In August 1990, Bartschot was staying at her deceased mother's house in Seattle. She planned to meet with an architect in late August to prepare for remodeling the house. On August 22, Bartschot's closest friend, Susan Berry, called her, and they made plans to attend Bumbershoot in Seattle on August 31. Beginning on August 24, Berry called Bartschot several times each day and got no answer. After several days, Berry became concerned because Bartschot had never been absent for more than a 24-hour period. On August 30, Berry called Bartschot's next-door neighbor, Julie Pierce, and told her about her concerns. Pierce, who had the keys to Bartschot's house, promised to go inside and check Bartschot's house the next day.
On the morning of August 24, Pierce had seen Bartschot in the yard doing some work, and they chatted briefly. Pierce, who used Bartschot's garage when Bartschot was not there, promised to return her garage door opener later that week. When Pierce came home that evening, she noticed that Bartschot's car was gone. The next two mornings, the car still was not there. During the week of August 26-30, Pierce did not see Bartschot's car and noticed that Bartschot's house seemed empty.
On August 31, after Pierce received the call from Susan Berry, she let herself into Bartschot's house. The television was on and the cat "came dashing at her" and seemed "totally frantic". She noticed that the cat's dishes were dry and gave it food and water. The cat immediately started eating and drinking. Pierce also noticed a moldy coffeepot and dirty dishes. She then called 911 and reported Bartschot missing.
Police began investigating Bartschot's disappearance on September 1, 1990. When they examined her personal finances, they discovered that someone had been using her automatic teller machine (ATM) card every day since her disappearance, withdrawing the maximum allowable amount almost each time. A hidden camera had taken photos of the person using the card, and one of the investigating officers recognized that person as Drew Thompson. Police staked out the cash machine that Thompson was using and arrested him as he was making a withdrawal from Bartschot's account.
On September 11, 1990, Bartschot's car was found abandoned in the University District in Seattle. Small bloodstains, consistent with Bartschot's blood type, were found on the back seat of the car. Police also found dirt, leaf fragments, and other vegetable material in the car. Thompson's fingerprints were found inside the driver's side window, and a search of Thompson's apartment produced the ignition key to the car, a second ATM card belonging to Bartschot, and Bartschot's checkbook. At trial, witnesses testified that they had observed Thompson driving Bartschot's car and that the car had been parked near Thompson's home in late August.
After his arrest in September 1990, Thompson shared a cell at the King County Jail with Kevin Olsen, a person with an extensive criminal history. Olsen testified that Thompson said he threatened Bartschot in order to get her personal identification number (PIN) for her ATM card. According to Olsen, Thompson said he did not have any problem getting the PIN number from Bartschot and that he "had kept her until he verified that the numbers were good". Olsen also stated that Thompson told him that the police would not be able to find Bartschot.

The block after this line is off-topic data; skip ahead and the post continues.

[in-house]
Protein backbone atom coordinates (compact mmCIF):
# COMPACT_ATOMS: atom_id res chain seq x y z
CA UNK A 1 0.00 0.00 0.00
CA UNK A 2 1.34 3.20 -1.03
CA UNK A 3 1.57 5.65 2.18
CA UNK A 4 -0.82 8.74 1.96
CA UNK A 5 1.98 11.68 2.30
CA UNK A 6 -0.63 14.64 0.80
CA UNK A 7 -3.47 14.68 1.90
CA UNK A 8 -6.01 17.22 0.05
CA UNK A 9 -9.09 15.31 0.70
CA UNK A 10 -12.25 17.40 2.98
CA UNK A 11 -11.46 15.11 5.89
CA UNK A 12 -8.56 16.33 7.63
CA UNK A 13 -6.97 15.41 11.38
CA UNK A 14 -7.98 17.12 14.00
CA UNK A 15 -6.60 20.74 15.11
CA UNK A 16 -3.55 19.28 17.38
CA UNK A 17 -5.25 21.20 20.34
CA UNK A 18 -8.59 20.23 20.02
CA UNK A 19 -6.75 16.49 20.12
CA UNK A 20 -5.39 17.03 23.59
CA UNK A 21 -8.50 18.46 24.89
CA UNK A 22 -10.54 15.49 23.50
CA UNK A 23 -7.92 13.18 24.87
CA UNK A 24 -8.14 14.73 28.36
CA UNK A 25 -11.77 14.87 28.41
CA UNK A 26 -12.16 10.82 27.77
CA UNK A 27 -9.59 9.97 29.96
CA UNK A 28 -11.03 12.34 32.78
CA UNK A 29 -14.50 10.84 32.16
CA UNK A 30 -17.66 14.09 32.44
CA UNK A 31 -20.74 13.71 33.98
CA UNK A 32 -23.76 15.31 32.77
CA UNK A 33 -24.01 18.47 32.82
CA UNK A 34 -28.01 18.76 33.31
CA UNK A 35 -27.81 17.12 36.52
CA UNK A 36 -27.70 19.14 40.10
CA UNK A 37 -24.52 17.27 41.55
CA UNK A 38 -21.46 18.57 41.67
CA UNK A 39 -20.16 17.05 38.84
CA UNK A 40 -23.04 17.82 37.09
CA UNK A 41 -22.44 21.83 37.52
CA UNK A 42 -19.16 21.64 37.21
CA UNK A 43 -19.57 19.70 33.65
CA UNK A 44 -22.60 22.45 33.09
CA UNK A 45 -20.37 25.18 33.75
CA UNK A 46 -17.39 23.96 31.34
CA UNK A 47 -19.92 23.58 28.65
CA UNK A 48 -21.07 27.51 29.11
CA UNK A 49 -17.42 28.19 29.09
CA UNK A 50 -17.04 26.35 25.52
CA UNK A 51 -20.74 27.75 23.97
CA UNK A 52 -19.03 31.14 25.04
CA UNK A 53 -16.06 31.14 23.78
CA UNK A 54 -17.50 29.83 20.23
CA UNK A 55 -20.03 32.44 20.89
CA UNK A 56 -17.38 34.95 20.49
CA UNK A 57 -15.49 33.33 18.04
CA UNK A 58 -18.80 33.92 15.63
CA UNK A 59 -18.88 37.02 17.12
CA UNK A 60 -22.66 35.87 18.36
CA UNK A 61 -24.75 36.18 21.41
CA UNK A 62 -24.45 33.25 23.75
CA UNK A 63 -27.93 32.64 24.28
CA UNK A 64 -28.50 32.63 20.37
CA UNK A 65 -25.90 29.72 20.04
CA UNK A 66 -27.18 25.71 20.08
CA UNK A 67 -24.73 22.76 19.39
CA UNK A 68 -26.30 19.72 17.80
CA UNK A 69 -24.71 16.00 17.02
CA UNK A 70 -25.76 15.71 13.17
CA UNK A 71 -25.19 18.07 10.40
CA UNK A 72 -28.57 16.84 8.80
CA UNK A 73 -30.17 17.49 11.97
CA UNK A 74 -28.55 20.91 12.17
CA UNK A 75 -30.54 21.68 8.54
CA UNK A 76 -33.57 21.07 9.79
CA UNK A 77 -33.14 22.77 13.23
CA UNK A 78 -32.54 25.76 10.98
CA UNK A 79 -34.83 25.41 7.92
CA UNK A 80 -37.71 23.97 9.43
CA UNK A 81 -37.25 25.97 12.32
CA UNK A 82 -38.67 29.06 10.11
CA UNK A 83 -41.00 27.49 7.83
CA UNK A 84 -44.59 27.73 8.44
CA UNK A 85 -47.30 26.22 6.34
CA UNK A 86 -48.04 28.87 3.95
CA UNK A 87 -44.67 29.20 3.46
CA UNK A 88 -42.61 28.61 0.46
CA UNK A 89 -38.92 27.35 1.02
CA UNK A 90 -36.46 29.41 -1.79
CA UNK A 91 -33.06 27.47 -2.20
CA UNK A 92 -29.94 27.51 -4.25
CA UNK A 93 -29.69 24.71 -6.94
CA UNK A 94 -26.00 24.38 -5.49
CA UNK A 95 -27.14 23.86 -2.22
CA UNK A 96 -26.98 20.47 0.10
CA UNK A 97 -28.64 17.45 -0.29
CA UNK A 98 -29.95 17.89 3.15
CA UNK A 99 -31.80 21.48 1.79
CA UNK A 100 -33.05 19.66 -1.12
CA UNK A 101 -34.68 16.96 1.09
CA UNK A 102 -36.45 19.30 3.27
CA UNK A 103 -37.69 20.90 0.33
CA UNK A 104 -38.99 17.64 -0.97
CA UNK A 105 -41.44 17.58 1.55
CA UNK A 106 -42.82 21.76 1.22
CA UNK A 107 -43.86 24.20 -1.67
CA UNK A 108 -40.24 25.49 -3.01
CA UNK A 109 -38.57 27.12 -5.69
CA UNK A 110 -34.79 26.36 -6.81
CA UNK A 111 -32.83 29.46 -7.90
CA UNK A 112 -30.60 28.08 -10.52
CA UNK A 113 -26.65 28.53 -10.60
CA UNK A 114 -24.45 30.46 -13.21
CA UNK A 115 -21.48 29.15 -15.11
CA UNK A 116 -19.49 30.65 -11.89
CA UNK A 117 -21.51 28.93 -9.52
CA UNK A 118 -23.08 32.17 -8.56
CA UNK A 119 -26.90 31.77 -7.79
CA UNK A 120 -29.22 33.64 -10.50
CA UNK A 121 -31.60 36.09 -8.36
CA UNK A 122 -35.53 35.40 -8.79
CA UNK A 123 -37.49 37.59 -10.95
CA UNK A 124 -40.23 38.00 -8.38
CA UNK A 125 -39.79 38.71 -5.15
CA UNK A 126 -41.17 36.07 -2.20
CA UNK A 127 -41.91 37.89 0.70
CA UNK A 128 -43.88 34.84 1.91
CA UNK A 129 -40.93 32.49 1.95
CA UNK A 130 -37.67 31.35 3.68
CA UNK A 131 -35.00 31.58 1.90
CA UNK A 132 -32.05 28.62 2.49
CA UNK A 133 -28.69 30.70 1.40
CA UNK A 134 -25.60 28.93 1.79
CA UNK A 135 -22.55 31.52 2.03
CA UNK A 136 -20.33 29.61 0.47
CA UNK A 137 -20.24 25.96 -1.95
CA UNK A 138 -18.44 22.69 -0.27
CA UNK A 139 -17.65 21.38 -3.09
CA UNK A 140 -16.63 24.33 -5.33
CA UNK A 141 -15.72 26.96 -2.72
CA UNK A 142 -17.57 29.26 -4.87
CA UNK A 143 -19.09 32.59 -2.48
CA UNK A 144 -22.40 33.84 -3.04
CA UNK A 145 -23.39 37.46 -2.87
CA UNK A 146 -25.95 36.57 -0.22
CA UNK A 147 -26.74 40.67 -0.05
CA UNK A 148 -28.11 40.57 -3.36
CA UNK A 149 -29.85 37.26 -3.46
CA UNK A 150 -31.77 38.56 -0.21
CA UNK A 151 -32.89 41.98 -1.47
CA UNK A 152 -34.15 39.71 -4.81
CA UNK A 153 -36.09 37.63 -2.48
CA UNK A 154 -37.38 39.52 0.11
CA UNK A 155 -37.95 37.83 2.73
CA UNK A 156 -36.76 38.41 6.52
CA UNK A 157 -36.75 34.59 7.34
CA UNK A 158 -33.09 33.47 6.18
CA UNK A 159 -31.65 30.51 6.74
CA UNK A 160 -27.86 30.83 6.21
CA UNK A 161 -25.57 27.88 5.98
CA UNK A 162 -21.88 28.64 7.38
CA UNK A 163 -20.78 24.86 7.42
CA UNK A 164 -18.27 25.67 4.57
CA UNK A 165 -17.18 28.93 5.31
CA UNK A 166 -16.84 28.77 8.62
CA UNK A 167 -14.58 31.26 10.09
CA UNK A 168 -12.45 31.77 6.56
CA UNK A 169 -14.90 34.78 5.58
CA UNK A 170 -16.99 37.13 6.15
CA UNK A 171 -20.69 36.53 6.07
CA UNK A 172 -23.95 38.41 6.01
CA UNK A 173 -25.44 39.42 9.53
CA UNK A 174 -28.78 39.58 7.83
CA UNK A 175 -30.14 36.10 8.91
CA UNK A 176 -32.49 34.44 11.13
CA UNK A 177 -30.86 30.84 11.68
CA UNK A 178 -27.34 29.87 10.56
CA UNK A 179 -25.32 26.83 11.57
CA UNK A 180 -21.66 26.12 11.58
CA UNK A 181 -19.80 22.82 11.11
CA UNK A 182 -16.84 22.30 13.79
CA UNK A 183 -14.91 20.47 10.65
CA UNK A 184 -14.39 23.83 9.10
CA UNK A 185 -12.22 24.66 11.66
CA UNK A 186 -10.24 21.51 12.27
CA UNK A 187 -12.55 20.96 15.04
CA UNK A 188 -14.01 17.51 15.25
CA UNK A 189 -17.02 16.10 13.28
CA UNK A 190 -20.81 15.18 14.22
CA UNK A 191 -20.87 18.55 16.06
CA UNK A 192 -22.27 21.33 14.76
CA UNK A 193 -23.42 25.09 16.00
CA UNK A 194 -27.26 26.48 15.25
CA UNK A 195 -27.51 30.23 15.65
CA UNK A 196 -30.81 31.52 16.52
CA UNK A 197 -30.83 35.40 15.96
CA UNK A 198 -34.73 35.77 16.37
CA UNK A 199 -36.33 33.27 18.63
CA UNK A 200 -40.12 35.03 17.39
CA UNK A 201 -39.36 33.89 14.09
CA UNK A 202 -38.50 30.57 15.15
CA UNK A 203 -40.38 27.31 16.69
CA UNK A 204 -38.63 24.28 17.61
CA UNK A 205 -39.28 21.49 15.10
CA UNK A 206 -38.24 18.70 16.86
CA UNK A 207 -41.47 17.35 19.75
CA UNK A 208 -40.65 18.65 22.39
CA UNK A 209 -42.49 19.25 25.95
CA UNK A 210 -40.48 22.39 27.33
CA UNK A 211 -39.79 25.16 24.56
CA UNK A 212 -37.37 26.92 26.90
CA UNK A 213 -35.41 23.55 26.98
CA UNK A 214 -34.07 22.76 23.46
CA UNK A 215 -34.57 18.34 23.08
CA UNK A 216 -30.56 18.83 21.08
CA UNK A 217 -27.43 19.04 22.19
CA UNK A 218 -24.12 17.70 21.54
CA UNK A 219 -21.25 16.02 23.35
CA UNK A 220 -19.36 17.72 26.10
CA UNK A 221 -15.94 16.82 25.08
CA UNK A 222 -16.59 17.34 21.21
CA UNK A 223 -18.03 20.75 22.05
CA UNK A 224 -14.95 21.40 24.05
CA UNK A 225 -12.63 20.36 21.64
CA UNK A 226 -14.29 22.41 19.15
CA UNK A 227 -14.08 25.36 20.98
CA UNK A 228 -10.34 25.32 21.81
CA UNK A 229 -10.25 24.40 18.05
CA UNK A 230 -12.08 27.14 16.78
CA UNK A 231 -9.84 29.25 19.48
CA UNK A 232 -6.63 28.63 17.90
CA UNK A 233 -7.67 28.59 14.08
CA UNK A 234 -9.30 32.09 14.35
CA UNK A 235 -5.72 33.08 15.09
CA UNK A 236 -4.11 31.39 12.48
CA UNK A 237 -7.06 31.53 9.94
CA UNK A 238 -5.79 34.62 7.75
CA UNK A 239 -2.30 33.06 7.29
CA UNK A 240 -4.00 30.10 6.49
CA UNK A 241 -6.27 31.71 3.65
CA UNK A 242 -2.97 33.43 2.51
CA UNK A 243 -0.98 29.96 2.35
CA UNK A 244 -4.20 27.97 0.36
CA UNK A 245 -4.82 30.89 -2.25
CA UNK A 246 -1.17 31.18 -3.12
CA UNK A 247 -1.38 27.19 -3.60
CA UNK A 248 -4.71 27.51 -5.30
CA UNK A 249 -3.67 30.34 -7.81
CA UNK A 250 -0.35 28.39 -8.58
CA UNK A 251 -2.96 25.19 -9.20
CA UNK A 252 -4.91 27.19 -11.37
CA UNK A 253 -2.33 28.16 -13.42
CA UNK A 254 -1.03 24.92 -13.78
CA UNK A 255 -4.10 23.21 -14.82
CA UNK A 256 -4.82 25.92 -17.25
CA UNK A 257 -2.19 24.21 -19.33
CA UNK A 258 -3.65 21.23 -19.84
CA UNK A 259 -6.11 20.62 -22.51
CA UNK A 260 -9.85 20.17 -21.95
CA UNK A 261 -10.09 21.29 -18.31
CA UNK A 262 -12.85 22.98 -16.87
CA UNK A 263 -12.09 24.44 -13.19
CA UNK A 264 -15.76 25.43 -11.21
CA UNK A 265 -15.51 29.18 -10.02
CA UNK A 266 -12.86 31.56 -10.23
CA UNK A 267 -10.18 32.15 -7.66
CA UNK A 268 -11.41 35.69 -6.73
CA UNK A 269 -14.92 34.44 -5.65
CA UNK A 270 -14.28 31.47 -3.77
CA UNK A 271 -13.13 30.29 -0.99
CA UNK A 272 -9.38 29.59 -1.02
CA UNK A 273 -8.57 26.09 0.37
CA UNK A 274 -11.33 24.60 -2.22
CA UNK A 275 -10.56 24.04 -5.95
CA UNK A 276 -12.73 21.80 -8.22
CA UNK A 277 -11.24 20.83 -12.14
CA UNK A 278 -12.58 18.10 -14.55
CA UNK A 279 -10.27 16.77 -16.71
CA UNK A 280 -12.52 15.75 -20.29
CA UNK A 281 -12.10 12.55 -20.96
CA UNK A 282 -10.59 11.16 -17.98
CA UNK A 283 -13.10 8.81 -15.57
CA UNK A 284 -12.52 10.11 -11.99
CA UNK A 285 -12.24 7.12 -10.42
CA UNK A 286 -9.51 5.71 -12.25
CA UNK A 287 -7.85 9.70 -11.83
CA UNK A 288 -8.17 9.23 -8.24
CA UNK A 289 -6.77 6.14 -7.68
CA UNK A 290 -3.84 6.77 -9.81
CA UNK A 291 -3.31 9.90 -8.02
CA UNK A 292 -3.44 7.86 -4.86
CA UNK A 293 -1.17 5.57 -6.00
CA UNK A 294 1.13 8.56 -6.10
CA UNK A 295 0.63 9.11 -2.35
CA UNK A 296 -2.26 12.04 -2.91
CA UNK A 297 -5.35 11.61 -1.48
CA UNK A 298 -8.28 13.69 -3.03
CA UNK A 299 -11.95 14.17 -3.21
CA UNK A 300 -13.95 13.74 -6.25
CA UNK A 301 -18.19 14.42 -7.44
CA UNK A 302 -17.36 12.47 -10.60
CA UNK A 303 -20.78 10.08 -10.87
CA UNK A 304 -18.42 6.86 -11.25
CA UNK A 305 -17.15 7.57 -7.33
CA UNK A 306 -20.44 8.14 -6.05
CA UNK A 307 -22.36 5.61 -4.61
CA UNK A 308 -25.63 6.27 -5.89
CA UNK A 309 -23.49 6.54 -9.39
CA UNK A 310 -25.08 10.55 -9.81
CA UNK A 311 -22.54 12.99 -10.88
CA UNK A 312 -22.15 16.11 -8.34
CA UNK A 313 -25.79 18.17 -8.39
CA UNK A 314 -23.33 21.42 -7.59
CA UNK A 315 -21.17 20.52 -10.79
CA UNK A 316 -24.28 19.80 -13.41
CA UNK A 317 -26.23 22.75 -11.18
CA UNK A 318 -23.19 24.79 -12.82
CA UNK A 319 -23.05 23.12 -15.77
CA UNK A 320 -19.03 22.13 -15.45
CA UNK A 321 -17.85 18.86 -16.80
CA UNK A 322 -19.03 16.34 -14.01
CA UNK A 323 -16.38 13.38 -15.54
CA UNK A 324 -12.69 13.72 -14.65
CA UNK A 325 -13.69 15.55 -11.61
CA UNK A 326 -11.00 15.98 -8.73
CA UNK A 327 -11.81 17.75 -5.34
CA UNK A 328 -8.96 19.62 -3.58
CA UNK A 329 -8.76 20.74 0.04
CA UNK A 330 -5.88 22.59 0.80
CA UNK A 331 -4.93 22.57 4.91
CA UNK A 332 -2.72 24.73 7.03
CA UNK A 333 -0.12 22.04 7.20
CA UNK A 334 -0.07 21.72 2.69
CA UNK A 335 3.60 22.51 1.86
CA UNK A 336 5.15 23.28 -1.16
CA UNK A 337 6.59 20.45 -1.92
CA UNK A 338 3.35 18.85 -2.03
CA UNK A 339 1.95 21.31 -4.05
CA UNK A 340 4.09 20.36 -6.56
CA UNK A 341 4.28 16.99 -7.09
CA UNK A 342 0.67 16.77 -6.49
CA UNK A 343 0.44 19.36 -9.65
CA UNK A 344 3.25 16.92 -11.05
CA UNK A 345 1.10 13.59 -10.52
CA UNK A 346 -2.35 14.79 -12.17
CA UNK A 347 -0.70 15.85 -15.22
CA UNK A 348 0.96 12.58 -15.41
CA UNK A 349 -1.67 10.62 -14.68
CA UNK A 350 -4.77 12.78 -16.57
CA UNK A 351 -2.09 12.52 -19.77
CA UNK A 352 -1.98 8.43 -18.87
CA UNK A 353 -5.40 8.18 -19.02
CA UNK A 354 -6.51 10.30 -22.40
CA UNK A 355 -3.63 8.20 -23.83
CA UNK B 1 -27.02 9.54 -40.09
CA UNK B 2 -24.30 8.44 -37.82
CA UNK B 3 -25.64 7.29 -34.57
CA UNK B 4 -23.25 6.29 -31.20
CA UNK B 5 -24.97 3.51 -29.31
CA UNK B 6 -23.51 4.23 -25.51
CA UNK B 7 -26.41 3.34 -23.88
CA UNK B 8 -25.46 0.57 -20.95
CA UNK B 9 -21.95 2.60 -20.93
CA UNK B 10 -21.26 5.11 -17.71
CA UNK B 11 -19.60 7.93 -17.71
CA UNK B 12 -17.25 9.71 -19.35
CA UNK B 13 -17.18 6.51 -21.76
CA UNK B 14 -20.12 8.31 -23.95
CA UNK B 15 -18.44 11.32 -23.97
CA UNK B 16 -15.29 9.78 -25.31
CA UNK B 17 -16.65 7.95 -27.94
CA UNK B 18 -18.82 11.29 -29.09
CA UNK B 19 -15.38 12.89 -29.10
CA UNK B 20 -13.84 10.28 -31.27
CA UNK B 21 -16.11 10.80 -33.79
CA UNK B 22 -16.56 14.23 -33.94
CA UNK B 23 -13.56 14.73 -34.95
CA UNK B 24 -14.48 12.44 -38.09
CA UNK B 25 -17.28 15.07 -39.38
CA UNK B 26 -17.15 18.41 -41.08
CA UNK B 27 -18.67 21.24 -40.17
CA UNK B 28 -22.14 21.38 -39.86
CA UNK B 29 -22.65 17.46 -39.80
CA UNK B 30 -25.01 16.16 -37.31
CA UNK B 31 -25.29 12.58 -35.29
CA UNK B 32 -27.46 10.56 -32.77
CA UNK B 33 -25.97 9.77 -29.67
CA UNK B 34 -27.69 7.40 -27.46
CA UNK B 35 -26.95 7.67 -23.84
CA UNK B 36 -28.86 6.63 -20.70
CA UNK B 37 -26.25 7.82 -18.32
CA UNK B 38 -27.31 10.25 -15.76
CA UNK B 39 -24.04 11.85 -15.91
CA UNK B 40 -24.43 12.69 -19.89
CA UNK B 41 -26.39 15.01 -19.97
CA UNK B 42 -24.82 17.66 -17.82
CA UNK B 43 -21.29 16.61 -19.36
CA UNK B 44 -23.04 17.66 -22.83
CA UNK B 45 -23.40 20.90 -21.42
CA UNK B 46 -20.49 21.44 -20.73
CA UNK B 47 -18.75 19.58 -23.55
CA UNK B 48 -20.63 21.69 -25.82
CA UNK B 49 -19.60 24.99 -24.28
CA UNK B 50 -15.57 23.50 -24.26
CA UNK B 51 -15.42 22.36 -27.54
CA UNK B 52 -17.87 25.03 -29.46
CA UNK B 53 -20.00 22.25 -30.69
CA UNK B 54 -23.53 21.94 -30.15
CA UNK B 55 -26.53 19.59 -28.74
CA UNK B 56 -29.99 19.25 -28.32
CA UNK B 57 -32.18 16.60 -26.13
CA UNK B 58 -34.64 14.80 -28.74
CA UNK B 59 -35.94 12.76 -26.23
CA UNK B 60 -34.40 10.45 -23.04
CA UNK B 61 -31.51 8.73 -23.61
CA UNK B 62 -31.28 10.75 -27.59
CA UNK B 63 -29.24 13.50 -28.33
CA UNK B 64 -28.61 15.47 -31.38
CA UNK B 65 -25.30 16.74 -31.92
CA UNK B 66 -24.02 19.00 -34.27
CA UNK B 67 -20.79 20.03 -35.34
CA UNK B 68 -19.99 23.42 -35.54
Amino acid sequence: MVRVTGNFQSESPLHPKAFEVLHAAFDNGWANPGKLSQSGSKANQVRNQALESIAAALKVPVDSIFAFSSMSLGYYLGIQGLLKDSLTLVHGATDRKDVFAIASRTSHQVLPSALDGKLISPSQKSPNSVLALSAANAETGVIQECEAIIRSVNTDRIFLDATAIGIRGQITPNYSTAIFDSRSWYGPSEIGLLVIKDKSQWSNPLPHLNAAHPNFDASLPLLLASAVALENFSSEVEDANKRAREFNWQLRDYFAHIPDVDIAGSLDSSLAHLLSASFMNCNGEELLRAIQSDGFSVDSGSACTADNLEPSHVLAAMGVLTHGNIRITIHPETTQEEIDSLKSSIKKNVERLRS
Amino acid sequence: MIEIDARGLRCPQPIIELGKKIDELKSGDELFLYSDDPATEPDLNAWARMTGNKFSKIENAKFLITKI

People who knew Bartschot testified at trial regarding her habits and personality. Susan Berry testified that Bartschot loved cats and all animals and that she always took very good care of her pets. Julie Pierce testified that Bartschot treated her cat as she would a child and that when Bartschot left the house she would turn on the television or the stereo to keep the cat company. Pierce also testified that Bartschot would always leave enough food for the cat during her absence. Pierce's husband testified that Bartschot always let them know when she was going to be at her mother's house and when she was going back to eastern Washington.
Berry and Pierce also testified that Bartschot was a very good housekeeper, that she was very orderly and tidy, and that it was very important to her to keep her house and car clean. Berry further testified that Bartschot was prudent about personal security, she locked her doors when she was home, she rarely dated, she did not frequent bars, she had never lent her car to anyone, and she drank alcohol sparingly.
Other witnesses testified that Bartschot was extremely conscientious, consistently punctual, and always notified the affected parties if she was going to be late or miss an appointment. The personnel director at the community college where Bartschot taught testified that Bartschot had not taken a single sick day between 1983 and 1990. Bartschot's dentist's assistant testified that during a 10-year period, Bartschot had never missed a dental appointment.
Bartschot missed the appointment she had scheduled for August 31, 1990.
A jury convicted Thompson of murder in the first degree, and he was sentenced within the standard range. Thompson appeals.
We initially consider whether the trial court erred by admitting evidence of the victim's habits and character in order to show the corpus delicti of the crime, and whether the independent proof was sufficient to establish the corpus delicti.